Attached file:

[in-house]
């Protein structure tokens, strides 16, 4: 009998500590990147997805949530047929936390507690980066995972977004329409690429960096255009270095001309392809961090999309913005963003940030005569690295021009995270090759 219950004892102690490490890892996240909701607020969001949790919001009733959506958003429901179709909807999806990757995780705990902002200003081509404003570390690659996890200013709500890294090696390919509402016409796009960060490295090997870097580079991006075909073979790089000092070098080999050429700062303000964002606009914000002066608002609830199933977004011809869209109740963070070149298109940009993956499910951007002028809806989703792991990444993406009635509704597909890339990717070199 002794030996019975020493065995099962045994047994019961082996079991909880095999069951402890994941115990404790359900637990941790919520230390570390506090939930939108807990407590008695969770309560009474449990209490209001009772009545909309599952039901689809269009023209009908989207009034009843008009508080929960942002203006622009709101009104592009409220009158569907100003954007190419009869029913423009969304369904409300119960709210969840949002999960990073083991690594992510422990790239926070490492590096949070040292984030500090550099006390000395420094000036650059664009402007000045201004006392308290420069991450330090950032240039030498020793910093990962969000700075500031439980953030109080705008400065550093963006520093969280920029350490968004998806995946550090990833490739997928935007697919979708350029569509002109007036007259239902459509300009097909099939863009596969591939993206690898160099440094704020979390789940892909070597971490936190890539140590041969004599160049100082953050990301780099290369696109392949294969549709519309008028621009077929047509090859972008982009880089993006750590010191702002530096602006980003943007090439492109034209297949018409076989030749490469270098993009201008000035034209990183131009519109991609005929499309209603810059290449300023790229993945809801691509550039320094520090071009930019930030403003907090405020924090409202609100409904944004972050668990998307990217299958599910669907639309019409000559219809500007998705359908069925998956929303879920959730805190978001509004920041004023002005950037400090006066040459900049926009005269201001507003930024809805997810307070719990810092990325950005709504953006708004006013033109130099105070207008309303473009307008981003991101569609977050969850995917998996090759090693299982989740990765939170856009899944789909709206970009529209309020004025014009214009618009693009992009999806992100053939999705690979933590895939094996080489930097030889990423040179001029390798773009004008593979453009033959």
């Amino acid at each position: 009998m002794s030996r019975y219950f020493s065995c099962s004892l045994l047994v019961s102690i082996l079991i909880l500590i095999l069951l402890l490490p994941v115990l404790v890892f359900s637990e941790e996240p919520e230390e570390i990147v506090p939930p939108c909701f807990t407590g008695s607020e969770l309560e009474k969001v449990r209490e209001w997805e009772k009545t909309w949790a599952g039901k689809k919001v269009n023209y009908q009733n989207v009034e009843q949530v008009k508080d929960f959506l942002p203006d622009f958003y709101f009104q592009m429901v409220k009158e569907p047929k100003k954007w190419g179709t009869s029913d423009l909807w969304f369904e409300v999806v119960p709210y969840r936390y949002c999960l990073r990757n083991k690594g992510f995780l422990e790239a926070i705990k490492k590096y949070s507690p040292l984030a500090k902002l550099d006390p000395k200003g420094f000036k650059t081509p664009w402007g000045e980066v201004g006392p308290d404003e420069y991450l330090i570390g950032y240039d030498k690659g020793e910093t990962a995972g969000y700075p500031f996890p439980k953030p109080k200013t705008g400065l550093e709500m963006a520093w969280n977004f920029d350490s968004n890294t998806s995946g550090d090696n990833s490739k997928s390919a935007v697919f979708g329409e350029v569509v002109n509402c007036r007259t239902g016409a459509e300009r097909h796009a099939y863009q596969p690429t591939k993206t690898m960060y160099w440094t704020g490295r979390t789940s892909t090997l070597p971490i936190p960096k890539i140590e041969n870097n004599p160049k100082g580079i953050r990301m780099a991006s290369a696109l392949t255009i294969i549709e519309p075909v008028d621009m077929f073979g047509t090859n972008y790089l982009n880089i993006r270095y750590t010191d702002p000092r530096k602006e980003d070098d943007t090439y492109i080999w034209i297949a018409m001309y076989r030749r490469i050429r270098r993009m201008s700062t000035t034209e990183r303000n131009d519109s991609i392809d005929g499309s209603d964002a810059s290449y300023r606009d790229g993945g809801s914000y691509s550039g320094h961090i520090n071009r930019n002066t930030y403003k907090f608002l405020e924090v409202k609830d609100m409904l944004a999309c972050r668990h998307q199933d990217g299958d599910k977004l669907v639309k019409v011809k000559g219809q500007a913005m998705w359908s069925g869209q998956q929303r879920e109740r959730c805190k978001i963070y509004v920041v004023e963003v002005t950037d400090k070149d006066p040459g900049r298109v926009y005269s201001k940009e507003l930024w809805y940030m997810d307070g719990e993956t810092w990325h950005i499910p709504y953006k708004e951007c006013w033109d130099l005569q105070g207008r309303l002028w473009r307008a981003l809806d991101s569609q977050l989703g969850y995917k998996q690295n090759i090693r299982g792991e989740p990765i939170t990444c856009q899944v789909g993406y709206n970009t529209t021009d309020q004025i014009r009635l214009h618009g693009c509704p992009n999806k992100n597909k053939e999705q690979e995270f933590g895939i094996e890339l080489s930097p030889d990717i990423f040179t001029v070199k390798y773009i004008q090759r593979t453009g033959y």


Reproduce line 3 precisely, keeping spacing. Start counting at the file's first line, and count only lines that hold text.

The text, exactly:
């Amino acid at each position: 009998m002794s030996r019975y219950f020493s065995c099962s004892l045994l047994v019961s102690i082996l079991i909880l500590i095999l069951l402890l490490p994941v115990l404790v890892f359900s637990e941790e996240p919520e230390e570390i990147v506090p939930p939108c909701f807990t407590g008695s607020e969770l309560e009474k969001v449990r209490e209001w997805e009772k009545t909309w949790a599952g039901k689809k919001v269009n023209y009908q009733n989207v009034e009843q949530v008009k508080d929960f959506l942002p203006d622009f958003y709101f009104q592009m429901v409220k009158e569907p047929k100003k954007w190419g179709t009869s029913d423009l909807w969304f369904e409300v999806v119960p709210y969840r936390y949002c999960l990073r990757n083991k690594g992510f995780l422990e790239a926070i705990k490492k590096y949070s507690p040292l984030a500090k902002l550099d006390p000395k200003g420094f000036k650059t081509p664009w402007g000045e980066v201004g006392p308290d404003e420069y991450l330090i570390g950032y240039d030498k690659g020793e910093t990962a995972g969000y700075p500031f996890p439980k953030p109080k200013t705008g400065l550093e709500m963006a520093w969280n977004f920029d350490s968004n890294t998806s995946g550090d090696n990833s490739k997928s390919a935007v697919f979708g329409e350029v569509v002109n509402c007036r007259t239902g016409a459509e300009r097909h796009a099939y863009q596969p690429t591939k993206t690898m960060y160099w440094t704020g490295r979390t789940s892909t090997l070597p971490i936190p960096k890539i140590e041969n870097n004599p160049k100082g580079i953050r990301m780099a991006s290369a696109l392949t255009i294969i549709e519309p075909v008028d621009m077929f073979g047509t090859n972008y790089l982009n880089i993006r270095y750590t010191d702002p000092r530096k602006e980003d070098d943007t090439y492109i080999w034209i297949a018409m001309y076989r030749r490469i050429r270098r993009m201008s700062t000035t034209e990183r303000n131009d519109s991609i392809d005929g499309s209603d964002a810059s290449y300023r606009d790229g993945g809801s914000y691509s550039g320094h961090i520090n071009r930019n002066t930030y403003k907090f608002l405020e924090v409202k609830d609100m409904l944004a999309c972050r668990h998307q199933d990217g299958d599910k977004l669907v639309k019409v011809k000559g219809q500007a913005m998705w359908s069925g869209q998956q929303r879920e109740r959730c805190k978001i963070y509004v920041v004023e963003v002005t950037d400090k070149d006066p040459g900049r298109v926009y005269s201001k940009e507003l930024w809805y940030m997810d307070g719990e993956t810092w990325h950005i499910p709504y953006k708004e951007c006013w033109d130099l005569q105070g207008r309303l002028w473009r307008a981003l809806d991101s569609q977050l989703g969850y995917k998996q690295n090759i090693r299982g792991e989740p990765i939170t990444c856009q899944v789909g993406y709206n970009t529209t021009d309020q004025i014009r009635l214009h618009g693009c509704p992009n999806k992100n597909k053939e999705q690979e995270f933590g895939i094996e890339l080489s930097p030889d990717i990423f040179t001029v070199k390798y773009i004008q090759r593979t453009g033959y």